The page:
PerformanceJS

a blog by Boris Cherny

Data Fetching on the Web Still Sucks

It’s 2021, and data fetching on the web still sucks. This is crazy!

If you’re building a web app at scale you have plenty of options for data fetching, transport, caching, and management:

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React+TypeScript: Use unions of objects for props

When typing React component props using TypeScript, I often see code that makes use of optional and nullable fields:

type Props = {
  href?: string
  onClick?: () => void
  text: string
}

function Button(props: Props) {
  if ('href' in props) {
    return <a className="Button" href={props.href}>{props.text}</a>
  }
  if ('onClick' in props) {
    return <button className="Button" onClick={props.onClick}>
      {props.text}
    </button>
  }
  throw ReferenceError(
    'You must pass either href or onClick to <Button />'
  )
}

let a = <Button text="Click me" href="https://github.com" />
let b = <Button text="Click me" onClick={() => {}} />

// OK. Should be an error
let c = <Button
  text="Click me"
  href="https://github.com"
  onClick={() => {}} />

// OK. Throws an error at runtime
let d = <Button text="Click me" />

In this example, Button is a React component that takes a prop text, and either an href or onClick prop controlling what happens when you press the button. Either href or onClick might be defined, and we throw a runtime exception if neither of them are defined.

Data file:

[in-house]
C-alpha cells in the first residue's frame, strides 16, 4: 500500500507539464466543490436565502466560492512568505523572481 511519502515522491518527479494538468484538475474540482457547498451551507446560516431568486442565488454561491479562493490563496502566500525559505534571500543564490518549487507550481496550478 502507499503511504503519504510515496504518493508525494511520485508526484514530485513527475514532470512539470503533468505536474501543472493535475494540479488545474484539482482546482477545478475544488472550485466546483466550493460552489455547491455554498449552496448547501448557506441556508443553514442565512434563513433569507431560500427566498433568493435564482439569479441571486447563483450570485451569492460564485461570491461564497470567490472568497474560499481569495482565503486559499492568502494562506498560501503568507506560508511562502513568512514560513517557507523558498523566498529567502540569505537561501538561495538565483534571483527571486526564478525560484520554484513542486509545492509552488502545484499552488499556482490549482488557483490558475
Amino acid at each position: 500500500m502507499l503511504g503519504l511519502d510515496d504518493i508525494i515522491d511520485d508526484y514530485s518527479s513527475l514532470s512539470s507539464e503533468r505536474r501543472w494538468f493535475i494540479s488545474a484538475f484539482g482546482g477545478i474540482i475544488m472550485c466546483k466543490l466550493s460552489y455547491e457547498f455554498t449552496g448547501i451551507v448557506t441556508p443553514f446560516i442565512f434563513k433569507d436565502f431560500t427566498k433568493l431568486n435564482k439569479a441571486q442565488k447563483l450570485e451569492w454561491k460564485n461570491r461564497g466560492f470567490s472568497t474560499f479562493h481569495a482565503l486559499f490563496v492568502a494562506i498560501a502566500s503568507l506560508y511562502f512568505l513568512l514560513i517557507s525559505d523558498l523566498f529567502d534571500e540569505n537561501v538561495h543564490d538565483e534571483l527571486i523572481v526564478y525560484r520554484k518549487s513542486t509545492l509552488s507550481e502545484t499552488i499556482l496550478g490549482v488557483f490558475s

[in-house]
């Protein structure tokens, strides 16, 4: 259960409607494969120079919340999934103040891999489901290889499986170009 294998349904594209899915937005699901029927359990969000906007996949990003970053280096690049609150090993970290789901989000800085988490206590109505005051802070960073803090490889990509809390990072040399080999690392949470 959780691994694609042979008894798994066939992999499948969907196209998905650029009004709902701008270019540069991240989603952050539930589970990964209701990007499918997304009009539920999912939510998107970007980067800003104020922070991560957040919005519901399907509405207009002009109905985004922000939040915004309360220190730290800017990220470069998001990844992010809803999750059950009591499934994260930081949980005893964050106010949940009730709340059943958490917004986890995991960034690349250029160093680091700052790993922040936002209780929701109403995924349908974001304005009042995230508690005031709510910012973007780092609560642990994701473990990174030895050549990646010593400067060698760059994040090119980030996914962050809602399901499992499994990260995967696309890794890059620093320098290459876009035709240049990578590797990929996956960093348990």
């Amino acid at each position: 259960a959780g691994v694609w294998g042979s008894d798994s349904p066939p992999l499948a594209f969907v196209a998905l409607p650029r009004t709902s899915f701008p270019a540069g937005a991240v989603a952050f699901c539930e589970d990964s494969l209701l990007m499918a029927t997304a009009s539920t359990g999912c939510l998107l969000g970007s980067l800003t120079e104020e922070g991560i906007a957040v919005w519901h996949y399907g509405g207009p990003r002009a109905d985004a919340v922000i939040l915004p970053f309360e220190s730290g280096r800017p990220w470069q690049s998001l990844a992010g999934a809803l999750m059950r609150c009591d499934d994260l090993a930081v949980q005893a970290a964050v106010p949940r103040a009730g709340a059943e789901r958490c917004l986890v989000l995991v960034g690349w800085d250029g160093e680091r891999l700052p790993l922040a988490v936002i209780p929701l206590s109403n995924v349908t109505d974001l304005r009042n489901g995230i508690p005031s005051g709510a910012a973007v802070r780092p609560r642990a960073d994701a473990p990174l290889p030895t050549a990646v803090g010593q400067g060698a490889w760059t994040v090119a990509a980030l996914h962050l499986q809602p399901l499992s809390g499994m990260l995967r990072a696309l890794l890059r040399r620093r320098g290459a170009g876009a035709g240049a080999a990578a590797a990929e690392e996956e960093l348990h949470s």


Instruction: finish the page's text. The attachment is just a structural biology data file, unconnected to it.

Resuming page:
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On Derived State

Derived state for frontend applications comes up a lot. State B depends on State A, so after you update A, by the time you read B you want it to be updated based on the latest value of A. There’s a bunch of ways to model this, involving different tradeoffs:

  • Do you treat derived data and non-derived data the same?
  • Should users interact with the two the same way?
  • Do you re-compute dependent data in a lazy or eager way?
  • How much control do you need over re-computing derived data?

A popular solution is selector libraries like Reselect. The way they work is:

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JavaScript in 2017: Year in Review, Predictions for 2018

2017 has been a wild year for JavaScript and frontend development. A new version of the language was released, GraphQL was announced, compile-to-JavaScript languages were rolled out by the dozen, React became the default frontend framework, and more. Here’s a rundown of 2017 trends, and my predictions for 2018:

The Rise of Compiled Languages on the Frontend

Language-to-language compilers let you do things like compile JavaScript to TypeScript (I think there will be a lot more interesting work in this space!), TypeScript to Flow, Flow to TypeScript, TypeScript to Reason, SQL to TypeScript, JavaScript to Go, and Go to JavaScript, to mention a few.

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Options in TypeScript

If you wrote in Scala or Haskell before you tried TypeScript, you may have found yourself wondering: Where are the Options at?

For those not familiar, here is an excellent introduction to Scala’s Option type. At a high level, Option is an abstraction over null that gives useful semantics around running functions over possibly-null values. It implements a monad, a functor, and some other structures, but that’s not important for this post.

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